Adequately training health care professionals should allow us to hone in on the best time to bring up questions of sexuality: strategies, knowledge of the available tools and methods for intervening. Or yet how to be aware of where and when we can be useful.

Understanding the basics is essential. For example, fertility is not affected in female patients with spinal cord injuries – they are able to have children. Their menstrual cycle will usually start up again six months after their accident. For men, however, 85% of them will have fertility problems due to difficulty with ejaculation or changes in sperm count. This doesn’t mean an end to their sexuality since medication, and other tools can assist with erections and ejaculation. It is also a known fact that people who relearn to discover their bodies and explore their erogenous zones either alone or with a partner, will end up with a more satisfying sexual life (5).

Another interesting point is that in a partnership, it is important that the non-affected partner avoid looking after certain daily needs (ex. Cleaning, catheterising etc), as providing care in these areas can lead to diminished sexual attraction (on the part of both partners) as well as the quality of their intimacy (5).


To find out more…

If you are a physical rehabilitation specialist and you would like to find out how to further help persons with spinal cold injuries in the area of sexuality :

First, be open to discussion.

Second, you may want to read this article. https://physiotherapyquarterly.pl/articles/2_2012_12-31.pdf

This is the most comprehensive document on the subject of symptoms and causes of sexual problems for this particular clientele, and on the usefulness of input from all health care professionals (with an emphasis on physiotherapists).

As well, I would like to share this testimony with you. It is an excerpt from the document “International Perspectives on Spinal Cord Injuries” (1) published by the World Health Organiation.

I acquired a T10 spinal cord injury when I was very young and being a wheelchair user was a natural part of my life. Growing up in a rural part of the USA, I felt comfortable with myself and had a very positive self-identity. However I was never sure if I would find a partner and often felt discouraged about not dating as much as my friends. Now, I am in a loving, stable relationship and plan to be married in the coming year. Looking back, I realize that the only limitations I truly faced are the ones I placed on myself due to a lack of self-confidence regarding dating and sexuality. As a woman with a disability, I had to be even more open, up-front, honest, and confident with men because there were many questions inherent to the process, such as: ‘How will this work?’ or ‘Can you have sex?’Once these questions were answered, then things proceeded naturally as they would with any relationship!” (Cheri, USA)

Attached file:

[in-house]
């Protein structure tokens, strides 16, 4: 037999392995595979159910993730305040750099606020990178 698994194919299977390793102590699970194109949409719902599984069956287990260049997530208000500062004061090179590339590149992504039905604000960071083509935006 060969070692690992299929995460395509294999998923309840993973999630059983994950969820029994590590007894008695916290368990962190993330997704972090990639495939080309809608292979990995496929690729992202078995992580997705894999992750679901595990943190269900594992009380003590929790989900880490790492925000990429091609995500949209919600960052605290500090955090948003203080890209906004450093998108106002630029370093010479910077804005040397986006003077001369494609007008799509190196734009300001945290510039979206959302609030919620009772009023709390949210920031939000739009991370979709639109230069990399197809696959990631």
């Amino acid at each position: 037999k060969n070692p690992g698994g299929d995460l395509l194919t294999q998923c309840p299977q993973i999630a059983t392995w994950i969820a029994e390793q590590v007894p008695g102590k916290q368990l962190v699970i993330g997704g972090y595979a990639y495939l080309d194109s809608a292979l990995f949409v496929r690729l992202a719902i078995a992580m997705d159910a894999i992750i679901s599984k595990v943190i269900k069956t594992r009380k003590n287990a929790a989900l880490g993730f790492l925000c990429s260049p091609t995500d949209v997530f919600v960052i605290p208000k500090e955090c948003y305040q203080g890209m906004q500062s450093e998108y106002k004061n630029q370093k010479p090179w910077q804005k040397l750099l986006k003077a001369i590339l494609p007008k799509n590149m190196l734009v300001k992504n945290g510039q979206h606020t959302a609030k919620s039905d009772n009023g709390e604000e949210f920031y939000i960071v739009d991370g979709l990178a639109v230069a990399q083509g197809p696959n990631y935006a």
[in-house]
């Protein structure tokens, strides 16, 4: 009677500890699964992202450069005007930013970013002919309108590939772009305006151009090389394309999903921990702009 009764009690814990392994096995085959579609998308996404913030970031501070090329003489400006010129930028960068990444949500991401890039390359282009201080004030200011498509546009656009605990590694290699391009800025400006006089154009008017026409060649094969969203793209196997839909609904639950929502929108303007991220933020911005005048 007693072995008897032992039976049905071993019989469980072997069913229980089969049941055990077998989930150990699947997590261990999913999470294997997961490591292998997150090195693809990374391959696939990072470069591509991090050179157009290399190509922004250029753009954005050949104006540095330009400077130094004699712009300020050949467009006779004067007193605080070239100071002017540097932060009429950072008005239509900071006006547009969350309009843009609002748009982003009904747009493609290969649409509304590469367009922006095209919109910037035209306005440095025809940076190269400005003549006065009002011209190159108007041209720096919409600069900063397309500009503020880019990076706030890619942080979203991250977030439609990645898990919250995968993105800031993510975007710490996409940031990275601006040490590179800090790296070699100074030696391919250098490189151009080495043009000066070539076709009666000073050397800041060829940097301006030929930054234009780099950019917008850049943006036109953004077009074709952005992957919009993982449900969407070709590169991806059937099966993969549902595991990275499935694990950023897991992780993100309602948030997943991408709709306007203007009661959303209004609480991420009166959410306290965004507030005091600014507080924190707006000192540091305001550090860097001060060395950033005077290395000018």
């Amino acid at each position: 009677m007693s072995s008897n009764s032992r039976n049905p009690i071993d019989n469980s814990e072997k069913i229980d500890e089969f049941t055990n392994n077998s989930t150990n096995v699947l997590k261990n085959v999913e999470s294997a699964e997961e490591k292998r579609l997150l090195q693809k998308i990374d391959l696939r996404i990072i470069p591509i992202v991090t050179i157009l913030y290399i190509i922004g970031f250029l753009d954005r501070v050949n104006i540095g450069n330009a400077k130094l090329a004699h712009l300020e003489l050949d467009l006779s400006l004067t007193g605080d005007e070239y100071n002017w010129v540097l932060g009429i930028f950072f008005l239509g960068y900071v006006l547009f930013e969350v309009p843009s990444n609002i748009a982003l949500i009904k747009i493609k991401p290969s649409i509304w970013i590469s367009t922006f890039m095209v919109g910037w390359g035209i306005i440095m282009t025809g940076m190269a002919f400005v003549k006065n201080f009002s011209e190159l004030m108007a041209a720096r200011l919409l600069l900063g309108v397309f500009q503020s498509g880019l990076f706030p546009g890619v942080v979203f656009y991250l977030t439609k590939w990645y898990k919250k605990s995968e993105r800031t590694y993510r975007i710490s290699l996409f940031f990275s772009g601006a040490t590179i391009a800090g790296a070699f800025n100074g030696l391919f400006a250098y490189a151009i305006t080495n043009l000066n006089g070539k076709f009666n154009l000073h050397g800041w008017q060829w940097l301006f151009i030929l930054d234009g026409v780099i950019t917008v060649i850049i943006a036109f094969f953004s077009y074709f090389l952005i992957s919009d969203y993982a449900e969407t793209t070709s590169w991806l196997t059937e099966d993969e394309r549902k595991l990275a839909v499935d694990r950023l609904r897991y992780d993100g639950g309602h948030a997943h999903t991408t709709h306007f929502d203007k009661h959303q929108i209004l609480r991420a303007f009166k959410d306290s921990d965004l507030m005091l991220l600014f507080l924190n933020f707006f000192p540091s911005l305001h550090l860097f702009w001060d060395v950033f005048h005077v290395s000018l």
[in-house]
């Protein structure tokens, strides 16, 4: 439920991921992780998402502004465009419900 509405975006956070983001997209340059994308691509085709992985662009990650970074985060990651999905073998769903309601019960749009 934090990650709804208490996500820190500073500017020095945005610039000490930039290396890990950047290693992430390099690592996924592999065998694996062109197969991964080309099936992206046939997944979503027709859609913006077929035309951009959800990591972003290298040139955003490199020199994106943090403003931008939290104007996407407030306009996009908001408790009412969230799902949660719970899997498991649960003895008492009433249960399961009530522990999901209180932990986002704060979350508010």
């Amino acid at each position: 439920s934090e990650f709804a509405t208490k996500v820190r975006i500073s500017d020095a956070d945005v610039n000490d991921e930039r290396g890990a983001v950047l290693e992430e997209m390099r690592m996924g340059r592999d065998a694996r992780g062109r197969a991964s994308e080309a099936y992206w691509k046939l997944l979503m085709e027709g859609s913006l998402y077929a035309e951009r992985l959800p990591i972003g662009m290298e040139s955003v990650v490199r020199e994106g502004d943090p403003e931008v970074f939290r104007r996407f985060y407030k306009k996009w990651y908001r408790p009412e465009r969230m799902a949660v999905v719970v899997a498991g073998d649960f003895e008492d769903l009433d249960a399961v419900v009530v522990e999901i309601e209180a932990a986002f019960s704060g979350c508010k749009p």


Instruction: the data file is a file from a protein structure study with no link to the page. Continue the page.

Do you have a handicap and are you looking for information and support?

ACSEXE+ is a bilingual multimedia project led by FQPN since 2015. Its goal is to create a space to talk about sex positivity and disabilities in Québec.” AXSEXE promotes sexual differences. They have published a series of articles on love and sexuality for people with handicaps.  https://www.fqpn.qc.ca/acsexe/

I particularly liked one of the articles on 5 ways to find love online when you are in a wheelchair (article in French only). https://www.fqpn.qc.ca/acsexe/5-conseils-trouver-lamour-ligne-lorsquon-a-handicap/ Here is a similar article in English. https://www.fqpn.qc.ca/acsexe/en/playing-online-dating-game-wheelchair/

You can also “like” them on Facebook. They also published a satirical article titled, “I Beg Your Pardon? Dealing with Rude Nondisableds”. https://www.scarleteen.com/i_beg_your_pardon_dealing_with_rude_nondisableds

The website https://www.scarleteen.com/ offers several publications on sexuality. You will also find a collection of blog posts on “Sex and Disability” which deals with the subject of sexuality for the physically and mentally handicapped.

Happy (blated) St. Valentine’s Day!


(1) Organisation Mondiale de la Santé (2013) Lésions de la Moelle épinière : Perspectives Internationales [en ligne] https://apps.who.int/iris/bitstream/10665/131503/1/9783033046399_fre.pdf

English version : https://www.iscos.org.uk/sitefiles/WHO%20international%20perspectives%20on%20SCI.pdf

(2) Craven, C. Verrier, M. Balioussis, C. Wolfe, D. Hsieh, J. Noonan, V. Rasheed, A. Cherban, E. (2012), Rehabilitation environmental scan atlas : Capturing capacity in canadian SCI rehabilitation [en ligne] https://rickhanseninstitute.org/images/stories/ESCAN/RHESCANATLAS2012WEB_2014.pdf

(3) Hartshorn, C., D’Castro, E., & Adams, J. (2013). ‘ SI- SRH’ – a new model to manage sexual health following a spinal cord injury: our experience. Journal Of Clinical Nursing, 22(23/24), 3541-3548. doi:10.1111/jocn.12449

(4) Cencora, M. Pasiut, S. (2012) Sexual Rehabilitation after spinal cord injury, Fizjoterapia, 20(2) p. 12-31 https://physiotherapyquarterly.pl/articles/2_2012_12-31.pdf

(5) Khanal, D. (2013) Education on Sexual Life in Spinal Cord Injury Patients: A Missing Link in Physiotherapy, Journal of Novel Physiotherapies, 3(1), https://www.omicsonline.org/open-access/education-on-sexual-life-in-spinal-cord-injury-patients-a-missing-link-in-physiotherapy-2165-7025.1000124.pdf